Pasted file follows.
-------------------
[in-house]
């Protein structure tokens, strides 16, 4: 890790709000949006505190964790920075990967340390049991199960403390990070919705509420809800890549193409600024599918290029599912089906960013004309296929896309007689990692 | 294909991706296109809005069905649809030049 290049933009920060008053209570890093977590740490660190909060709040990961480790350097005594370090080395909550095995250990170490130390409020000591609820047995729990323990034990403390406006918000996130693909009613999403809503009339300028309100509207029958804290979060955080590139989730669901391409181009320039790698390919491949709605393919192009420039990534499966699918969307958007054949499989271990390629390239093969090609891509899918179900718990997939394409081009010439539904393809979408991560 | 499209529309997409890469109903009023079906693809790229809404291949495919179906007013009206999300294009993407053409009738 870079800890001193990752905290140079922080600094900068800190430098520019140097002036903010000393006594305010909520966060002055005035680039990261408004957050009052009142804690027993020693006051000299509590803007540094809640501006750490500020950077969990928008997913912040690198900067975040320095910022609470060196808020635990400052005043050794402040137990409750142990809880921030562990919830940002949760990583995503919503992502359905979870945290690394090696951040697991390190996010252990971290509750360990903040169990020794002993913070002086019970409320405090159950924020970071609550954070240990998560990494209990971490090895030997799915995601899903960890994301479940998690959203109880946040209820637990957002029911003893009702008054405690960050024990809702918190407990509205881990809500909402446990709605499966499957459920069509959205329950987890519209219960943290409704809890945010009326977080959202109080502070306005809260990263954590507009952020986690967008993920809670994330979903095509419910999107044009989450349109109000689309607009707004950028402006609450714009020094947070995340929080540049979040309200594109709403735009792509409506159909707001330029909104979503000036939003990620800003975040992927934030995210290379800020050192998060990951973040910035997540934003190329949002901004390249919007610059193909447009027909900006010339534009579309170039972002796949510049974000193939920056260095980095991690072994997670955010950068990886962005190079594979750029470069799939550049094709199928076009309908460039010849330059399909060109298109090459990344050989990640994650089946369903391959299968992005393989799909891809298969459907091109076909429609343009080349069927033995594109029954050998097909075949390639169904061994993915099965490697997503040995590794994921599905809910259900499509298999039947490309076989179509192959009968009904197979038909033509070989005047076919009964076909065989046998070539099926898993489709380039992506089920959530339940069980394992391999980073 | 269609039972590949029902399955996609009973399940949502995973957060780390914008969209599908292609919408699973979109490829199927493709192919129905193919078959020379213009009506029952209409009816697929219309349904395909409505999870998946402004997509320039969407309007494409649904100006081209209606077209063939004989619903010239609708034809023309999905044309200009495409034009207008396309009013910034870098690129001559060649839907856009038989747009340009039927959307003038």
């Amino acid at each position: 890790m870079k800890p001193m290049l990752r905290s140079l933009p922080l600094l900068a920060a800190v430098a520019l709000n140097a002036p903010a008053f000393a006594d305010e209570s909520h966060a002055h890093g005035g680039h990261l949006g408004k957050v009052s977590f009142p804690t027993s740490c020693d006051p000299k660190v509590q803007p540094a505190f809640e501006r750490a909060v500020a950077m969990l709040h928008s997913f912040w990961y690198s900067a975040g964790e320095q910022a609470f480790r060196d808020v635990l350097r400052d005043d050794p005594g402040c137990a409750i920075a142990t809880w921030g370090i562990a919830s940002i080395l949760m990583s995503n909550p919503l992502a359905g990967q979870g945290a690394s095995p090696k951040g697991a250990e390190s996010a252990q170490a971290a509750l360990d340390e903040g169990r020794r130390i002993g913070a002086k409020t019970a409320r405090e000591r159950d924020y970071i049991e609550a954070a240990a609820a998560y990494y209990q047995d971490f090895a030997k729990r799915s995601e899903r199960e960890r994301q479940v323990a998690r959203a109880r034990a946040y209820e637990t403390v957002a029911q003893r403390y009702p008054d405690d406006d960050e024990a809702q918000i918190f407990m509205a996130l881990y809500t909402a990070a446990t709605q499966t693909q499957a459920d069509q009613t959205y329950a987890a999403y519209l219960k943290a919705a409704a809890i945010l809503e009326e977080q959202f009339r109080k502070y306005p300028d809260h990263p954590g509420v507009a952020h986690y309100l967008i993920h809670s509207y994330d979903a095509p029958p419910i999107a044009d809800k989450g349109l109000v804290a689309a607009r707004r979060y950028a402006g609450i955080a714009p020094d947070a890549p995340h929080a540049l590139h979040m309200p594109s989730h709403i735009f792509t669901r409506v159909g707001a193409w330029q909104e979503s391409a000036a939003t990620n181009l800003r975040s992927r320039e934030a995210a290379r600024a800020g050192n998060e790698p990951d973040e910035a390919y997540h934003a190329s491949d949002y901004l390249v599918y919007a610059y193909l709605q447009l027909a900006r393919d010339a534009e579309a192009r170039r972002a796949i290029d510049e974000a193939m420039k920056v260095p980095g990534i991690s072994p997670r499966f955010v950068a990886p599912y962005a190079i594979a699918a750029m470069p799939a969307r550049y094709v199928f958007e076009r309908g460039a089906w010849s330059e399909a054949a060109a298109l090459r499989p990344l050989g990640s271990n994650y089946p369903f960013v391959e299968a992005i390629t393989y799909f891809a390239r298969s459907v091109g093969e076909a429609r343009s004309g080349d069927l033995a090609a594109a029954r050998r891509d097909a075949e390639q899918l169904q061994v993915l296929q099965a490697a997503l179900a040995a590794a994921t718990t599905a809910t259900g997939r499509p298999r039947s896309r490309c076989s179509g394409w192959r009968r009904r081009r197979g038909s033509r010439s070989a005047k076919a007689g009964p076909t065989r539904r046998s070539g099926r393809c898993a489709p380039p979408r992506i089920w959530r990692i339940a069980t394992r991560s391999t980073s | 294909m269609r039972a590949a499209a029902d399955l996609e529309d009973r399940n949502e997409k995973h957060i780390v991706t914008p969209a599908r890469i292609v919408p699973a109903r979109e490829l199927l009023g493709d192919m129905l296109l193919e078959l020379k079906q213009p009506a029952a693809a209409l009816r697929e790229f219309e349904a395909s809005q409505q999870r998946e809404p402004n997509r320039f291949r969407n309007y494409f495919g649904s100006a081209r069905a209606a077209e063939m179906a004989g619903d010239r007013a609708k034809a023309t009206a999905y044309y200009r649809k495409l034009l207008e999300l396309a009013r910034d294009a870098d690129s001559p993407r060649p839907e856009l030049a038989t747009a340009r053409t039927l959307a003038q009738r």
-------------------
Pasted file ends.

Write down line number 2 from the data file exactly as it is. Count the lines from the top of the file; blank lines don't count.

């Protein structure tokens, strides 16, 4: 890790709000949006505190964790920075990967340390049991199960403390990070919705509420809800890549193409600024599918290029599912089906960013004309296929896309007689990692 | 294909991706296109809005069905649809030049 290049933009920060008053209570890093977590740490660190909060709040990961480790350097005594370090080395909550095995250990170490130390409020000591609820047995729990323990034990403390406006918000996130693909009613999403809503009339300028309100509207029958804290979060955080590139989730669901391409181009320039790698390919491949709605393919192009420039990534499966699918969307958007054949499989271990390629390239093969090609891509899918179900718990997939394409081009010439539904393809979408991560 | 499209529309997409890469109903009023079906693809790229809404291949495919179906007013009206999300294009993407053409009738 870079800890001193990752905290140079922080600094900068800190430098520019140097002036903010000393006594305010909520966060002055005035680039990261408004957050009052009142804690027993020693006051000299509590803007540094809640501006750490500020950077969990928008997913912040690198900067975040320095910022609470060196808020635990400052005043050794402040137990409750142990809880921030562990919830940002949760990583995503919503992502359905979870945290690394090696951040697991390190996010252990971290509750360990903040169990020794002993913070002086019970409320405090159950924020970071609550954070240990998560990494209990971490090895030997799915995601899903960890994301479940998690959203109880946040209820637990957002029911003893009702008054405690960050024990809702918190407990509205881990809500909402446990709605499966499957459920069509959205329950987890519209219960943290409704809890945010009326977080959202109080502070306005809260990263954590507009952020986690967008993920809670994330979903095509419910999107044009989450349109109000689309607009707004950028402006609450714009020094947070995340929080540049979040309200594109709403735009792509409506159909707001330029909104979503000036939003990620800003975040992927934030995210290379800020050192998060990951973040910035997540934003190329949002901004390249919007610059193909447009027909900006010339534009579309170039972002796949510049974000193939920056260095980095991690072994997670955010950068990886962005190079594979750029470069799939550049094709199928076009309908460039010849330059399909060109298109090459990344050989990640994650089946369903391959299968992005393989799909891809298969459907091109076909429609343009080349069927033995594109029954050998097909075949390639169904061994993915099965490697997503040995590794994921599905809910259900499509298999039947490309076989179509192959009968009904197979038909033509070989005047076919009964076909065989046998070539099926898993489709380039992506089920959530339940069980394992391999980073 | 269609039972590949029902399955996609009973399940949502995973957060780390914008969209599908292609919408699973979109490829199927493709192919129905193919078959020379213009009506029952209409009816697929219309349904395909409505999870998946402004997509320039969407309007494409649904100006081209209606077209063939004989619903010239609708034809023309999905044309200009495409034009207008396309009013910034870098690129001559060649839907856009038989747009340009039927959307003038």